Workers Borrow From Banks, Payday Lenders Or Family And Friends To Make Ends Meet GMB Survey ShowsPeople are suffering and this Government is doing nothing, says GMB Union.
Image by Gerd Altmann from Pixabay
Almost half of all workers have been forced to borrow money from banks, payday lenders or family and friends to make ends meet during the past six months, according to a GMB Survey.
In the poll of more than 2,300 workers across all sectors, more than 41 per cent agreed they ‘have had to borrow money to cover essentials from banks, payday lenders, or family and friends in the last 6 months’.
Other findings from the survey include:
Just 30 per cent said they ‘can afford necessities for myself each month’ and only 25 per cent ‘can afford necessities for family and dependents each month'
More than 60 per cent agreed ‘the rise in energy costs is forcing me to spend less on basic food items or other essentials'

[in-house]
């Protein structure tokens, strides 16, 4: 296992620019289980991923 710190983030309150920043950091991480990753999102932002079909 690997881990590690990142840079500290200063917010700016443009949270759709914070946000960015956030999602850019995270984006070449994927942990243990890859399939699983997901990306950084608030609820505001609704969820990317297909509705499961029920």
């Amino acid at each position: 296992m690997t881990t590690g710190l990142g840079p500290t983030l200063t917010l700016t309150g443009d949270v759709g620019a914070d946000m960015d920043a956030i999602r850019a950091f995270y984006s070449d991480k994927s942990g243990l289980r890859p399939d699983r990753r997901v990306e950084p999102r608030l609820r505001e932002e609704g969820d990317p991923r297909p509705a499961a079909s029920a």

Just five per cent agreed that ‘the Government's £200 payment and £150 loan is making the April energy bill increase affordable’
GMB members completing the survey said they couldn’t afford to have the heating on and feed their families, some said they were only eating every other day, while others said they were struggling with depression as a result of the cost of living crisis.
One worker saving to get married said they wished they’d never agreed to get married because they could now no longer afford it.
The findings will be discussed at GMB's annual congress, which takes place in Harrogate, Yorkshire, from 12 - 16 June.
Gary Smith, GMB General Secretary, said:
“We face the perfect storm of wages plummeting as prices shoot up. It’s a disaster for workers.
“People are suffering and this Government is doing nothing.
“The energy price surge was grimly predictable. Yet instead of preparing, this Government closed our biggest gas storage facility at Rough.
"Instead of blaming low paid workers who ask for a pay rise, Ministers must get their act together and make the important decisions that can help bring stability to prices in the future, such as on new nuclear generation and gas storage.
“Meanwhile there is a strong case for wage support for some of the lowest-paid workers.”